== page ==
Skip to main content

Before Mars (SF) - Emma Newman *****

Perhaps the most impressive thing with a good piece of writing is when careful plotting brings together disparate  pieces of information that the reader has absorbed (in this case over two previous books) to provide a lucid whole. In Before Mars, Emma Newman powerfully  combines a truly engaging mystery, based on a small Mars base, with the unfolding drama that took place on Earth in the previous novel After Atlas.

While it's not essential to have read the earlier book first, it's highly recommended to do so. This gives the reader a strong sense of having an overview of what's happening in the background, where the characters don't - only to have the twist near the end of the book add satisfying complexity.

As with the previous novels, Newman perhaps works a bit too hard at making her central character someone with personal difficulties, not helped by a distinct lack in places of 'show, don't tell' with page after page of internal monologue - some of which (particularly about not relating to her daughter) contributed nothing to the plotting.

In the end, though, this doesn't matter. As it has several times before, Mars proves a great location for a tense, claustrophobic thriller - but the way this story weaves into the bigger Planetfall picture makes it far more than that.

In her first three Planetfall books - it's hard to imagine there won't be more - Newman has proved herself utterly in control of a massive story arc. I just can't wait for what comes next.

Paperback:  

Kindle:  


Review by Brian Clegg

Comments

Popular posts from this blog

The Art of Logic - Eugenia Cheng ***

This is an important book, though I'm not sure Eugenia Cheng would agree with my logic in saying so. 

Going on the marketing, what we have here is a counter to fake news and dodgy argumentation in the form of mathematical logic. The back cover tells us 'Newspaper headlines and social media use emotions to warp the facts. Politicians and companies master rhetoric to mislead us. What one book could help us make sense of it all?' Admittedly they don't answer their rhetorical question, but I assume the answer is intended to be The Art of Logic. (Did the company behind this book realise it was using rhetoric, though presumably not to mislead us?) 

What we actually have is a combination of a lucid and interesting explanation of the basics of logic with the mathematical equivalent of those books such as Algorithms to Live By that were so popular a couple of years ago. They used the logic of algorithms (differently worded, and, to me, easier to understand), the heart of computer…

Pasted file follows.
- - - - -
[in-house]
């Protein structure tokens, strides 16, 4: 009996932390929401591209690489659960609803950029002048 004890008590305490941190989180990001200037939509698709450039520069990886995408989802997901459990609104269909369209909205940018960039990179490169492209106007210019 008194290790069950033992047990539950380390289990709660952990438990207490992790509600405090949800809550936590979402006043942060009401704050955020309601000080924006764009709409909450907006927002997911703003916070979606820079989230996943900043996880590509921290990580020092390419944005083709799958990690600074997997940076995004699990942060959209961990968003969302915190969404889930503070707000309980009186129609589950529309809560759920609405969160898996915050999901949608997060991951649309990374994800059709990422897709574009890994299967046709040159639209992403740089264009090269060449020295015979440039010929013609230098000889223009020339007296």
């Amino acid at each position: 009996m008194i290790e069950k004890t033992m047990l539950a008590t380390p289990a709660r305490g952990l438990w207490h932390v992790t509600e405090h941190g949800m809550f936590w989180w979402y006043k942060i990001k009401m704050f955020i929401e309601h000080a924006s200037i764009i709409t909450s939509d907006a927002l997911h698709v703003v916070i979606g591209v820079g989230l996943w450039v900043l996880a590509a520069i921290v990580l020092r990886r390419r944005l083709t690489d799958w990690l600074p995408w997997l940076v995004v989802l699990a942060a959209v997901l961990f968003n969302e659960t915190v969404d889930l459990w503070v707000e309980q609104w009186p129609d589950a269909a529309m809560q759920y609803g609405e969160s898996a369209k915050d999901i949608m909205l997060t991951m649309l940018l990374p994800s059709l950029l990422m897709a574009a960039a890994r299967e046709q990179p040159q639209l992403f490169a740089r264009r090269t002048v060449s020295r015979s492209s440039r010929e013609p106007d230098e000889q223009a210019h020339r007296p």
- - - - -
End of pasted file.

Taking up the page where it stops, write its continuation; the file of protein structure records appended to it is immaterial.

Quantum Economics - David Orrell ****

David Orrell's earlier title Economyths is one of my favourite popular science books of all time. Or, perhaps, I should say popular non-science, as Orrell shows just how devastatingly traditional economics uses the tools of science without having a scientific basis. I was, therefore, really looking forward to reading Orrell's new book - until I saw the title. As anyone involved with physics can tell you, there's nothing more irritating than the business of sticking the word 'quantum' onto something to give a pseudo-scientific boost to waffle and woo. Was Orrell doing the same thing? Thankfully, his introduction put my fears aside.

Orrell, a mathematician with a physics background quickly makes it clear that the way he is using quantum theory is not just employing magic words, but involves making use of strong parallels between the nature of quantum objects and concepts like money (more on money in a moment). Yes, this is to some extent a metaphorical use of quantum …

The Ashtray - Errol Morris *****

Wow. When someone suggested I read a book called The Ashtray, written by a documentary film-maker, it didn't strike me that it would be a book that gave deep insights into the history and philosophy of science - while also being a remarkable reading experience. In fact, I almost didn't bother with it, but I'm glad that I did.

The titular ashtray was thrown at the author when he was a grad student - thrown by one of the two best known names in the philosophy of science, Thomas Kuhn, he of The Structure of Scientific Revolutions and the concept of paradigm shifts. Kuhn didn't like the young Errol Morris daring to challenge his ideas and reacted with what some would regard as a less than philosophical reply by hurling a heavy glass ashtray at him.

Part of the reason that reading The Ashtray is a remarkable experience is because it's a book that feels in some ways like watching a documentary. I have to confess I've never seen any of Morris's work, but he uses vis…